Yes, as they should be used--to establish document hierarchy. But that's not what I'm taking away from the question. I'm trying to understand what he's really asking.

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Old 05-01-2019, 09:40 PM   #10
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Hitch, I think he's currently relying on the built in formatting of the h1 and h3 tags, with h1 being bigger than h3. In his example the smaller text is h3 and precedes the larger h1 text. But now that you've revealed the wizard behind the curtain (CSS) he's asking if he can change that h3 to an h1.
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Old 05-01-2019, 10:06 PM   #11
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Quote:
Originally Posted by pedrovic View Post
Thanks, "DNSB" and "theducks" for the tips.
I tested in Sigil and Kindle Previewer and it's OK.

One more question: can I change <h3> to <h1> for a better HTML semantics?

Best,
Pedrovic
Since I use css classes to control the appearance, my preference is <h1> is used for books in a omnibus/box set, <h2> is used for parts within a book and <h3> is used for chapters. I've occasionally used <h4> for sub-chapters but that's been pretty rare. If I get to the point where I might need <h5> or <h6>, I find myself looking at the book structure instead.

I might ask why using h1 instead of h3 would be better HTML semantics? They should be used for heading levels from h1 to h6. In my case, consistency says a single book would not get a <h1>, a book without parts would not get a <h2>, etc.

Last edited by DNSB; 05-01-2019 at 10:09 PM.
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Old 05-02-2019, 01:25 AM   #12
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I always use h1 for the book title. Then descend as needed. If it is an omnibus, the individual book titles get to be h2 and their chapters are h3. If it is a standard novel with chapters or a short story collection, those are often assigned as h3 also. I have never gone deeper than h4, and that is seldom, because I only do simple fiction, and that very rarely has sub-chapters.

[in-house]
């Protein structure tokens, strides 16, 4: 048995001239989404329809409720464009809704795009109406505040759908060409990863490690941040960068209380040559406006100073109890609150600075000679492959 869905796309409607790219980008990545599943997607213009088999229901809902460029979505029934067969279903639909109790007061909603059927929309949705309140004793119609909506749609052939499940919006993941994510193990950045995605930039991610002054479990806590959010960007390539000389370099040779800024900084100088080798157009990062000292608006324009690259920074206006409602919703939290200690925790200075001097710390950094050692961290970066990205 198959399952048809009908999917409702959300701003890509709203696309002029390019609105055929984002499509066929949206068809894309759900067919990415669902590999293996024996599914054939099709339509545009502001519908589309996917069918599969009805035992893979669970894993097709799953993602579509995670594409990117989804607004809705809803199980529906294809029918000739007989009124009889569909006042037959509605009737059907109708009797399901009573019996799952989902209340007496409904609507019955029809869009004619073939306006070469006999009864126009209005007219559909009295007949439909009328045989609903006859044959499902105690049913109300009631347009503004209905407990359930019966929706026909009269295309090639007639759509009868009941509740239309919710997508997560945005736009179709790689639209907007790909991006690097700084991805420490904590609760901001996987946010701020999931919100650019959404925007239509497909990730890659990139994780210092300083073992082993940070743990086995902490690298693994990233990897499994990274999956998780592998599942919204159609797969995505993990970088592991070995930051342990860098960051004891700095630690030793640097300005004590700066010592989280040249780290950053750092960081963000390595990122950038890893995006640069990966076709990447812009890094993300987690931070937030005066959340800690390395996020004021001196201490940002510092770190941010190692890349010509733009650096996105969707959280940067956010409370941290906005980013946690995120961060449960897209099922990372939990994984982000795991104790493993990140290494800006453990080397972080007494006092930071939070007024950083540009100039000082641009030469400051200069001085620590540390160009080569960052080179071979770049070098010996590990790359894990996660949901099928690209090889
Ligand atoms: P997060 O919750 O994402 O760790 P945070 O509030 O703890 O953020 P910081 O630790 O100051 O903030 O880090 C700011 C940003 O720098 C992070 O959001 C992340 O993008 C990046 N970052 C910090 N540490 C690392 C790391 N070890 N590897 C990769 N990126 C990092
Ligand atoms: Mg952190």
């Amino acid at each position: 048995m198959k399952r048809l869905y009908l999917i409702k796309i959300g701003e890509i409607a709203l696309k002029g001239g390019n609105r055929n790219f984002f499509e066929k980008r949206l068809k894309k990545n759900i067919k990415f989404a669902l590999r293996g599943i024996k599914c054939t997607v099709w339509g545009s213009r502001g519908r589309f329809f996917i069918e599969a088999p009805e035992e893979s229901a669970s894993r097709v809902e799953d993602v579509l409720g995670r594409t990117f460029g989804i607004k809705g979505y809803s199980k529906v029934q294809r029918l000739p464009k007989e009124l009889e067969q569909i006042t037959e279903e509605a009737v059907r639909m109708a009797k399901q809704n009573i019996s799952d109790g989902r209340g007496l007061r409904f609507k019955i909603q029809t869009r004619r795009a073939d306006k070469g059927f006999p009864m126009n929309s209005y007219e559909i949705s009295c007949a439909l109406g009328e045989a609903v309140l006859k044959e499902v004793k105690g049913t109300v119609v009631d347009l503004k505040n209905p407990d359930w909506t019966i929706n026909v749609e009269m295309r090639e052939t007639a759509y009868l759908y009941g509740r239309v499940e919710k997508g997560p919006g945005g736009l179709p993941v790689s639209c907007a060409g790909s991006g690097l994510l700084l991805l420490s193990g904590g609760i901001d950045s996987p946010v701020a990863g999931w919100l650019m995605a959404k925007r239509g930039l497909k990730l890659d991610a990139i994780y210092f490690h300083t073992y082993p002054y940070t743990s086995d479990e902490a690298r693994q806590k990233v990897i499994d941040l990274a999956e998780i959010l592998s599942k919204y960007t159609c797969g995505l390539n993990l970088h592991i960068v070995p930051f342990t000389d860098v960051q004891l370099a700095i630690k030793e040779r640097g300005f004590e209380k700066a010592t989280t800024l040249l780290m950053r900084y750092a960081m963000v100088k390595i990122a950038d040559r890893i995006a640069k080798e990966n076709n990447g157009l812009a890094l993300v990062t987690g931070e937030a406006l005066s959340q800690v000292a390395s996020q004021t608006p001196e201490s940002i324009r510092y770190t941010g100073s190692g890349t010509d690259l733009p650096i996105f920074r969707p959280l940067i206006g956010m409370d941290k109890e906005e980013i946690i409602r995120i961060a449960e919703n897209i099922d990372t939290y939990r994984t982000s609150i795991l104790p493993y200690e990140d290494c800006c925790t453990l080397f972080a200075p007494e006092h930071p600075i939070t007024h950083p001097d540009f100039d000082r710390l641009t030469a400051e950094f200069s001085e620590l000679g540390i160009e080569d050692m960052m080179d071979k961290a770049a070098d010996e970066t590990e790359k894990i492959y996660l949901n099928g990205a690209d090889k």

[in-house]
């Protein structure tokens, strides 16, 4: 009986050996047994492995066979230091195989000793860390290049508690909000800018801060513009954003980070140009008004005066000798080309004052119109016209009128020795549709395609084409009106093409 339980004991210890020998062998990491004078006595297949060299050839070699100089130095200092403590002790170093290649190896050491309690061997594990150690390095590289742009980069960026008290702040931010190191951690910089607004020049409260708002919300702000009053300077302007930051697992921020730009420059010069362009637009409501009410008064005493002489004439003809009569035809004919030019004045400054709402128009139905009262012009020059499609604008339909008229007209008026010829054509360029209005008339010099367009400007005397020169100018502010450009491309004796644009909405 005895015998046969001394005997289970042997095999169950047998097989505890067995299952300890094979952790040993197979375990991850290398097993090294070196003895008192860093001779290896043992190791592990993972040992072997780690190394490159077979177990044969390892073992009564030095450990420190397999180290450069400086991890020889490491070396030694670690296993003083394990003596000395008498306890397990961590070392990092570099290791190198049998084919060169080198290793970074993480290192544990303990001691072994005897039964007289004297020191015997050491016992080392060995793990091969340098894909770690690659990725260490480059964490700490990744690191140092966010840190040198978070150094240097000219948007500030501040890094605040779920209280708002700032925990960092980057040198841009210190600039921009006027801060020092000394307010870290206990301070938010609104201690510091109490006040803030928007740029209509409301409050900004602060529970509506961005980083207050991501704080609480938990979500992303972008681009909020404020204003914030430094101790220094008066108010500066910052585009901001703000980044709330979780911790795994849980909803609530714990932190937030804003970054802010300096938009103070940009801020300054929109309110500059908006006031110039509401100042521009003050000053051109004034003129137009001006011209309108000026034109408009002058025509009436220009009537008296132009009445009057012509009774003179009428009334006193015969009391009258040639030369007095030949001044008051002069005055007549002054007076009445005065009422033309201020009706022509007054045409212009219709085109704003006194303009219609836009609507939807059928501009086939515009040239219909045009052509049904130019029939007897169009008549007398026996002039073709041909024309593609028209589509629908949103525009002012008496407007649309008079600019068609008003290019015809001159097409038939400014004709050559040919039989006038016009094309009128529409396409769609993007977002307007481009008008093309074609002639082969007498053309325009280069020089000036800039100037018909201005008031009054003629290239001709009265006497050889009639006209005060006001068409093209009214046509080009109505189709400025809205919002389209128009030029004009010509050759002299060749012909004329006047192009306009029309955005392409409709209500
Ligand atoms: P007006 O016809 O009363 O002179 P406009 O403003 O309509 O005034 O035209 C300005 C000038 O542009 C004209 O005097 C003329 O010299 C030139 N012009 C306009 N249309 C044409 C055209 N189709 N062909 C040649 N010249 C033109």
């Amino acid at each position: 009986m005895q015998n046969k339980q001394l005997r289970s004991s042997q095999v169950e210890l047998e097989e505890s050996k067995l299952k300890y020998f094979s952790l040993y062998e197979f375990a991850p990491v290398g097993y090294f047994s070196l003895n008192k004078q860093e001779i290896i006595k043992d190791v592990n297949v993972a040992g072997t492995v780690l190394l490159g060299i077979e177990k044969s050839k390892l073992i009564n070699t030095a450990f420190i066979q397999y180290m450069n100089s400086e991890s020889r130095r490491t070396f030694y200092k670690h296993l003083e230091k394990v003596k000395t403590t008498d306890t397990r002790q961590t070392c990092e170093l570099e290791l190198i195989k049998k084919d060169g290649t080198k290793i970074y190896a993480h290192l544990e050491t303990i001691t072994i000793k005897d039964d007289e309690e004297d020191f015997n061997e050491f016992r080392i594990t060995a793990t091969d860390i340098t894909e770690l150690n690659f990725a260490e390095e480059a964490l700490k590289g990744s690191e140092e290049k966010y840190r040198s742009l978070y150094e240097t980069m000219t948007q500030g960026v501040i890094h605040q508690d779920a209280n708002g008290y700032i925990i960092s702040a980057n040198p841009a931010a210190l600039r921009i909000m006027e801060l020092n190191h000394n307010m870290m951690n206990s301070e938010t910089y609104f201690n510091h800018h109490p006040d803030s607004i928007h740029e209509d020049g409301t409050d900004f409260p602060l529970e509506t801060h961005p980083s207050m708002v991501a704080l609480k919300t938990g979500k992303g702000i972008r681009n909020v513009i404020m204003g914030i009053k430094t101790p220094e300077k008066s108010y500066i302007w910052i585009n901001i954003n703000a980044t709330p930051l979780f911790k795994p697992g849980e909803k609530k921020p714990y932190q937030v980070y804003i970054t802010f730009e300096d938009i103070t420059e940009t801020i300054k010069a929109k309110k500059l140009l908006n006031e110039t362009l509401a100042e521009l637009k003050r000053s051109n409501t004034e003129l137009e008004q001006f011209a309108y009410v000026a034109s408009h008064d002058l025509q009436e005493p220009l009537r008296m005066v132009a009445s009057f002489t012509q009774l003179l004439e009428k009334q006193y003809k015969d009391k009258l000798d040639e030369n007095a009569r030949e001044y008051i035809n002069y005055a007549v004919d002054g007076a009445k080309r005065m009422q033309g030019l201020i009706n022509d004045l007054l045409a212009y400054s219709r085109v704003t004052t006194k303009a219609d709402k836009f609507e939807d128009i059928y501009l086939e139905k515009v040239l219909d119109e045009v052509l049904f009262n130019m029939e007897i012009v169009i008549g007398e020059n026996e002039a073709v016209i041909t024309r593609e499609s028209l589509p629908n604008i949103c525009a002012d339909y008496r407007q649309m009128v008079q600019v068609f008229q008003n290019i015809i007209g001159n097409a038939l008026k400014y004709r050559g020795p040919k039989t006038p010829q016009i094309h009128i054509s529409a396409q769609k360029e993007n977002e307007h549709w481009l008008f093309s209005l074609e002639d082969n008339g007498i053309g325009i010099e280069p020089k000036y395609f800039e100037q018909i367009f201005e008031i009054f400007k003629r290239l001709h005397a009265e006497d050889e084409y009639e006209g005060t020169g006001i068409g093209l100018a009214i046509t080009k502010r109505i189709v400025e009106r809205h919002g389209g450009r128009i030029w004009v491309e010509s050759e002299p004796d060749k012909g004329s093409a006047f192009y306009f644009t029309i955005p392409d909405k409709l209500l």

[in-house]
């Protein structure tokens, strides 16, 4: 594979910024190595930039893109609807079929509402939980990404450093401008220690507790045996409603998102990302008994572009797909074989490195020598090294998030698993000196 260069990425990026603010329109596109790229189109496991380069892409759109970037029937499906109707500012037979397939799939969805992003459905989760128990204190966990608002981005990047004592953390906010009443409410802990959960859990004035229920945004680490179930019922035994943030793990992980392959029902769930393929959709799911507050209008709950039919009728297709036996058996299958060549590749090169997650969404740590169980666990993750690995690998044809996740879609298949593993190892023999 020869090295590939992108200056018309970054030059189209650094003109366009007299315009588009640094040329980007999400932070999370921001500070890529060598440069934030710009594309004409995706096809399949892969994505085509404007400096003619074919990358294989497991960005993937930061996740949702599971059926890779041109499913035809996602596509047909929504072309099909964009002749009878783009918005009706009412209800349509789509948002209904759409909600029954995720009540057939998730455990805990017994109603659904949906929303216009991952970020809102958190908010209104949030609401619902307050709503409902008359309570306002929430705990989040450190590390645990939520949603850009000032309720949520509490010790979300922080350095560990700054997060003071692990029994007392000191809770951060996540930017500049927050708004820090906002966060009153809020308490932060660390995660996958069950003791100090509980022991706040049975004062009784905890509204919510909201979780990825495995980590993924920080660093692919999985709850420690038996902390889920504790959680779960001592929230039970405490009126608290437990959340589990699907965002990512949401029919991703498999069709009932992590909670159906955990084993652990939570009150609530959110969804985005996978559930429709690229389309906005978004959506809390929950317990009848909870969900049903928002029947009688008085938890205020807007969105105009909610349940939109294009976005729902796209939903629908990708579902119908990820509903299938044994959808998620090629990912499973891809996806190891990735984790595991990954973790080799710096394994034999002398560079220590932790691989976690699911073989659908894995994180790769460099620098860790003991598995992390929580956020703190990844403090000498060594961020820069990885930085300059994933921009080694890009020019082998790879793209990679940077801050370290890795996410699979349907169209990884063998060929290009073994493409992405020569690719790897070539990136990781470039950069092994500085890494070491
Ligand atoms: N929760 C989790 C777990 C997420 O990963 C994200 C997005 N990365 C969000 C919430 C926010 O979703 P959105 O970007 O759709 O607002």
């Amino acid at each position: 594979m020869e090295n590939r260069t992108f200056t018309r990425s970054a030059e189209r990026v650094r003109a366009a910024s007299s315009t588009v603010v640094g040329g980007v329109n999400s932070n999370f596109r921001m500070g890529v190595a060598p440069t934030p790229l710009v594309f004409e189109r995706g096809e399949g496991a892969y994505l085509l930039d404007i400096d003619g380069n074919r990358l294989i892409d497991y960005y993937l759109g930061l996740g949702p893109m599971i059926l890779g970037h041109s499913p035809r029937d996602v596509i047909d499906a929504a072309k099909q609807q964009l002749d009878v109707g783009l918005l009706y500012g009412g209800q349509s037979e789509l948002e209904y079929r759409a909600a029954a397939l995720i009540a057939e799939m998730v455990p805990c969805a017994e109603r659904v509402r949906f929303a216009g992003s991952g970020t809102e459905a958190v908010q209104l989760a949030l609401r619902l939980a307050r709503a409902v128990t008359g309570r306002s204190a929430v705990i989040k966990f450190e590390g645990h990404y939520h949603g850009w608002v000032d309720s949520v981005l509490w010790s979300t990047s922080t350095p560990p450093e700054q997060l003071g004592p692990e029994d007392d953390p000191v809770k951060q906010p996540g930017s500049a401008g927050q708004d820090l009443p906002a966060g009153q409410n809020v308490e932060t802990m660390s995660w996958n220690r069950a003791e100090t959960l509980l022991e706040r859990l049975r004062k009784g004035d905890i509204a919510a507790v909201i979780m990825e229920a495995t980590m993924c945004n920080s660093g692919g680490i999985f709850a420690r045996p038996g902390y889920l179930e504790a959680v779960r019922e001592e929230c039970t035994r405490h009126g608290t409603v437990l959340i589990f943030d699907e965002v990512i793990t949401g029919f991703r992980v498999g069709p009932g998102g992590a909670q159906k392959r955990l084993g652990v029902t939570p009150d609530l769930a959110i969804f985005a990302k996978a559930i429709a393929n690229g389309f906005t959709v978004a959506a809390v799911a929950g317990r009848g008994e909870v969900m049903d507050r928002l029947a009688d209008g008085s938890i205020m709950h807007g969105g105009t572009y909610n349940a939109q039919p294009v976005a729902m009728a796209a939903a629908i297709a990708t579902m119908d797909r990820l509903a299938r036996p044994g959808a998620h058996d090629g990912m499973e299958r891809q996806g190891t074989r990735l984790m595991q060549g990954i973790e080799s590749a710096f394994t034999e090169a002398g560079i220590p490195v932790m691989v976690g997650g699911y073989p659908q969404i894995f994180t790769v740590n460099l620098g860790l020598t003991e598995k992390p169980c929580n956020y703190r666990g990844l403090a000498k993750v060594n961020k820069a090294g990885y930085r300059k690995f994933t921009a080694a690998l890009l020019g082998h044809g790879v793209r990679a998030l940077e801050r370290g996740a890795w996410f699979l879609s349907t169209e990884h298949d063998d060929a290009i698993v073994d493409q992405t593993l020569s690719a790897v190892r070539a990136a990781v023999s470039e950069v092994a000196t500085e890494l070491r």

You can use the hx with a title: tag if you want the name to appear differently in the TOC than it appears on the page, or even set the hx to display:none and then create your displayed heading text(s) with <p>s or <div>s.
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Old 05-02-2019, 02:14 AM   #13
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pedrovic, putting it all together/cutting to the chase, I think the way to do it is as DNSB originally outlined, with a br and span inside the h3 tag and using classes to control the appearance/formatting.
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Old 05-02-2019, 06:54 AM   #14
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This is something I have been thinking about lately (and I have done in with two separate h# but wondering what best practice is), thank you pedrovic for asking and all you others for great responses!

If you do it like DNSB describes, how do you adjust the space between the two lines (besides putting multiple <br/>s)? (line-height could be used if the two lines are short enough to never use multiple lines on the device)

Also, what is the usuability to have the cover as a heading? I use headers as a way to get a toc, and for me, the cover shouldn't be there. What am I missing?
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Old 05-02-2019, 08:44 AM   #15
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Quote:
Originally Posted by Hitch View Post
Why do you think those are "better," if I may ask?

Hitch
Hello, thank you all for the comments.
I meant that, from the little I understand, it is not good practice to put a <h3> before a <h1>, for hierarchical reasons. So I was in doubt about this because, in some printed books, it is common to have a smaller chapter number preceded by its title, according to the example I posted. And I suggested switching <h3> to <h1> to have more subtitle options in the text body, you know?

Best,
Pedrovic